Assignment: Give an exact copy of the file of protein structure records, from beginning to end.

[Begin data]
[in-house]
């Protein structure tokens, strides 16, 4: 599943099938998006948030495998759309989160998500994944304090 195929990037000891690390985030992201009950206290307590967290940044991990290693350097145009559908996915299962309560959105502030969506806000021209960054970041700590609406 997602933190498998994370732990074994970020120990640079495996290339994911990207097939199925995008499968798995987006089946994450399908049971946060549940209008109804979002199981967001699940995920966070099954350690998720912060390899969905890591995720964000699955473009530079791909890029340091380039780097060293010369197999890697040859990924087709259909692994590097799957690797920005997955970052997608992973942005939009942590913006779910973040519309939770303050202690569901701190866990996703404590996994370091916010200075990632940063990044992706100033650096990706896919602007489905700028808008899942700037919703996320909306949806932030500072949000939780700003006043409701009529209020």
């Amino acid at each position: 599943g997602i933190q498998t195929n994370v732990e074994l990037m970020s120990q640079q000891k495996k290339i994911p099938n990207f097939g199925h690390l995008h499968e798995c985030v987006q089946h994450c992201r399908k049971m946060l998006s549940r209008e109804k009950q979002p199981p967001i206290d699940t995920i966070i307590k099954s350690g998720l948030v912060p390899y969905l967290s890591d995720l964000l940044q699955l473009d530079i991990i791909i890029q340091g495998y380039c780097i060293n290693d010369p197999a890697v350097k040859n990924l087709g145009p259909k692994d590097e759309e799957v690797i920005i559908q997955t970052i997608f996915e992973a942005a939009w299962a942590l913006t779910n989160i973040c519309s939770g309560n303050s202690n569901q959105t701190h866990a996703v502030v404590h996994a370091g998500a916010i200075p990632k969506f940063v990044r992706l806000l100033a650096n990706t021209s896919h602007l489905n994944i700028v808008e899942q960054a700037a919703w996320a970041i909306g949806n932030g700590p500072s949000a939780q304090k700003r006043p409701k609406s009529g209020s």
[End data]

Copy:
[in-house]
């Protein structure tokens, strides 16, 4: 599943099938998006948030495998759309989160998500994944304090 195929990037000891690390985030992201009950206290307590967290940044991990290693350097145009559908996915299962309560959105502030969506806000021209960054970041700590609406 997602933190498998994370732990074994970020120990640079495996290339994911990207097939199925995008499968798995987006089946994450399908049971946060549940209008109804979002199981967001699940995920966070099954350690998720912060390899969905890591995720964000699955473009530079791909890029340091380039780097060293010369197999890697040859990924087709259909692994590097799957690797920005997955970052997608992973942005939009942590913006779910973040519309939770303050202690569901701190866990996703404590996994370091916010200075990632940063990044992706100033650096990706896919602007489905700028808008899942700037919703996320909306949806932030500072949000939780700003006043409701009529209020």
């Amino acid at each position: 599943g997602i933190q498998t195929n994370v732990e074994l990037m970020s120990q640079q000891k495996k290339i994911p099938n990207f097939g199925h690390l995008h499968e798995c985030v987006q089946h994450c992201r399908k049971m946060l998006s549940r209008e109804k009950q979002p199981p967001i206290d699940t995920i966070i307590k099954s350690g998720l948030v912060p390899y969905l967290s890591d995720l964000l940044q699955l473009d530079i991990i791909i890029q340091g495998y380039c780097i060293n290693d010369p197999a890697v350097k040859n990924l087709g145009p259909k692994d590097e759309e799957v690797i920005i559908q997955t970052i997608f996915e992973a942005a939009w299962a942590l913006t779910n989160i973040c519309s939770g309560n303050s202690n569901q959105t701190h866990a996703v502030v404590h996994a370091g998500a916010i200075p990632k969506f940063v990044r992706l806000l100033a650096n990706t021209s896919h602007l489905n994944i700028v808008e899942q960054a700037a919703w996320a970041i909306g949806n932030g700590p500072s949000a939780q304090k700003r006043p409701k609406s009529g209020s």